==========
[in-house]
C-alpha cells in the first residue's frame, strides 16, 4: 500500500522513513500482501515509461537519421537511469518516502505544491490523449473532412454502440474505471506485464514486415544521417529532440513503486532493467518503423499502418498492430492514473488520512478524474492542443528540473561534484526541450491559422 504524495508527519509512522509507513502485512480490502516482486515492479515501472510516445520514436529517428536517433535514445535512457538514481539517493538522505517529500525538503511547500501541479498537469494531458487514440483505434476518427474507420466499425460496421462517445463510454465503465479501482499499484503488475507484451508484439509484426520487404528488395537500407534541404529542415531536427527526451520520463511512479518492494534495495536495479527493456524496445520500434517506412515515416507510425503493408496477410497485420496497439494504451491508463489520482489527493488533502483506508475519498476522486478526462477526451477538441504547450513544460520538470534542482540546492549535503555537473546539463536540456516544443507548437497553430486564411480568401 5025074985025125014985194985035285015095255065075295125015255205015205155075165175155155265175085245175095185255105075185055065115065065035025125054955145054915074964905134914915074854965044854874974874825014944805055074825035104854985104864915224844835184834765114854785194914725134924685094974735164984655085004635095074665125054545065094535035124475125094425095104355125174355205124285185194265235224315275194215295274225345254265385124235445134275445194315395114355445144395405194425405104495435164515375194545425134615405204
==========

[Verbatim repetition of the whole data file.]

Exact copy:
[in-house]
C-alpha cells in the first residue's frame, strides 16, 4: 500500500522513513500482501515509461537519421537511469518516502505544491490523449473532412454502440474505471506485464514486415544521417529532440513503486532493467518503423499502418498492430492514473488520512478524474492542443528540473561534484526541450491559422 504524495508527519509512522509507513502485512480490502516482486515492479515501472510516445520514436529517428536517433535514445535512457538514481539517493538522505517529500525538503511547500501541479498537469494531458487514440483505434476518427474507420466499425460496421462517445463510454465503465479501482499499484503488475507484451508484439509484426520487404528488395537500407534541404529542415531536427527526451520520463511512479518492494534495495536495479527493456524496445520500434517506412515515416507510425503493408496477410497485420496497439494504451491508463489520482489527493488533502483506508475519498476522486478526462477526451477538441504547450513544460520538470534542482540546492549535503555537473546539463536540456516544443507548437497553430486564411480568401 5025074985025125014985194985035285015095255065075295125015255205015205155075165175155155265175085245175095185255105075185055065115065065035025125054955145054915074964905134914915074854965044854874974874825014944805055074825035104854985104864915224844835184834765114854785194914725134924685094974735164984655085004635095074665125054545065094535035124475125094425095104355125174355205124285185194265235224315275194215295274225345254265385124235445134275445194315395114355445144395405194425405104495435164515375194545425134615405204